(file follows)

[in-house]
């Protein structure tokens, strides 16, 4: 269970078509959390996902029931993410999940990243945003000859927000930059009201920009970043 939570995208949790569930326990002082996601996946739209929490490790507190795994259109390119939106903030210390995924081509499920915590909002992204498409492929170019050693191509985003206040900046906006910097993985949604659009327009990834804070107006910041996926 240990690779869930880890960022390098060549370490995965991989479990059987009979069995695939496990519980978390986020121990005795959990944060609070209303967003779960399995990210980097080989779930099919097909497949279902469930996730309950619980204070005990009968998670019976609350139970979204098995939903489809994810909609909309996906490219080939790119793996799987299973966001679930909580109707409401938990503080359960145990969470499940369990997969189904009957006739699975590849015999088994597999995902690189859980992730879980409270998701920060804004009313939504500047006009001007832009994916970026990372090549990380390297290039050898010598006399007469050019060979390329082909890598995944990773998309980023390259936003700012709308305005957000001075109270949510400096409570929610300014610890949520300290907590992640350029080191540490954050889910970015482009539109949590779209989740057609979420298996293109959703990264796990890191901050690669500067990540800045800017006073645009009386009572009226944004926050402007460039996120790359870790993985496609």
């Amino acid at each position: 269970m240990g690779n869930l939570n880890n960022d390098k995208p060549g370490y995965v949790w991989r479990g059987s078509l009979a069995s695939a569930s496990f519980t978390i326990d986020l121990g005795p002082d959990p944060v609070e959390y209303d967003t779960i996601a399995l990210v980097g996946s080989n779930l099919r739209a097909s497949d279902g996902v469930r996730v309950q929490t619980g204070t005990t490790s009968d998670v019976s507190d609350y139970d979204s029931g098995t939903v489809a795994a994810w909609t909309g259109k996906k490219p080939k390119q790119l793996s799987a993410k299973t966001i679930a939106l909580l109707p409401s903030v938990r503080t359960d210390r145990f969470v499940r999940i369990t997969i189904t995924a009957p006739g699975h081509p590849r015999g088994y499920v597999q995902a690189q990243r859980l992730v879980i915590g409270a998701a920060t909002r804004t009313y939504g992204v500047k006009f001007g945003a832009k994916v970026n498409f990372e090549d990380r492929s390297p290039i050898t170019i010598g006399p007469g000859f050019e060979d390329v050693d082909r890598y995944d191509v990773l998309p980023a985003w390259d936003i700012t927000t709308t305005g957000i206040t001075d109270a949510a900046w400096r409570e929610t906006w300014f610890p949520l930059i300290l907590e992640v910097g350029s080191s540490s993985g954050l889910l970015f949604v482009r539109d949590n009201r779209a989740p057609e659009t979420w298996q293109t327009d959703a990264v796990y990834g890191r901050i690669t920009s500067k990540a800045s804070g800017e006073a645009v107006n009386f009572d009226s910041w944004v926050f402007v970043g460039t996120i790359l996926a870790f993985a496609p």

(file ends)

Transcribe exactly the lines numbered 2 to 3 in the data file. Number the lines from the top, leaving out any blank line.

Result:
């Protein structure tokens, strides 16, 4: 269970078509959390996902029931993410999940990243945003000859927000930059009201920009970043 939570995208949790569930326990002082996601996946739209929490490790507190795994259109390119939106903030210390995924081509499920915590909002992204498409492929170019050693191509985003206040900046906006910097993985949604659009327009990834804070107006910041996926 240990690779869930880890960022390098060549370490995965991989479990059987009979069995695939496990519980978390986020121990005795959990944060609070209303967003779960399995990210980097080989779930099919097909497949279902469930996730309950619980204070005990009968998670019976609350139970979204098995939903489809994810909609909309996906490219080939790119793996799987299973966001679930909580109707409401938990503080359960145990969470499940369990997969189904009957006739699975590849015999088994597999995902690189859980992730879980409270998701920060804004009313939504500047006009001007832009994916970026990372090549990380390297290039050898010598006399007469050019060979390329082909890598995944990773998309980023390259936003700012709308305005957000001075109270949510400096409570929610300014610890949520300290907590992640350029080191540490954050889910970015482009539109949590779209989740057609979420298996293109959703990264796990890191901050690669500067990540800045800017006073645009009386009572009226944004926050402007460039996120790359870790993985496609």
């Amino acid at each position: 269970m240990g690779n869930l939570n880890n960022d390098k995208p060549g370490y995965v949790w991989r479990g059987s078509l009979a069995s695939a569930s496990f519980t978390i326990d986020l121990g005795p002082d959990p944060v609070e959390y209303d967003t779960i996601a399995l990210v980097g996946s080989n779930l099919r739209a097909s497949d279902g996902v469930r996730v309950q929490t619980g204070t005990t490790s009968d998670v019976s507190d609350y139970d979204s029931g098995t939903v489809a795994a994810w909609t909309g259109k996906k490219p080939k390119q790119l793996s799987a993410k299973t966001i679930a939106l909580l109707p409401s903030v938990r503080t359960d210390r145990f969470v499940r999940i369990t997969i189904t995924a009957p006739g699975h081509p590849r015999g088994y499920v597999q995902a690189q990243r859980l992730v879980i915590g409270a998701a920060t909002r804004t009313y939504g992204v500047k006009f001007g945003a832009k994916v970026n498409f990372e090549d990380r492929s390297p290039i050898t170019i010598g006399p007469g000859f050019e060979d390329v050693d082909r890598y995944d191509v990773l998309p980023a985003w390259d936003i700012t927000t709308t305005g957000i206040t001075d109270a949510a900046w400096r409570e929610t906006w300014f610890p949520l930059i300290l907590e992640v910097g350029s080191s540490s993985g954050l889910l970015f949604v482009r539109d949590n009201r779209a989740p057609e659009t979420w298996q293109t327009d959703a990264v796990y990834g890191r901050i690669t920009s500067k990540a800045s804070g800017e006073a645009v107006n009386f009572d009226s910041w944004v926050f402007v970043g460039t996120i790359l996926a870790f993985a496609p």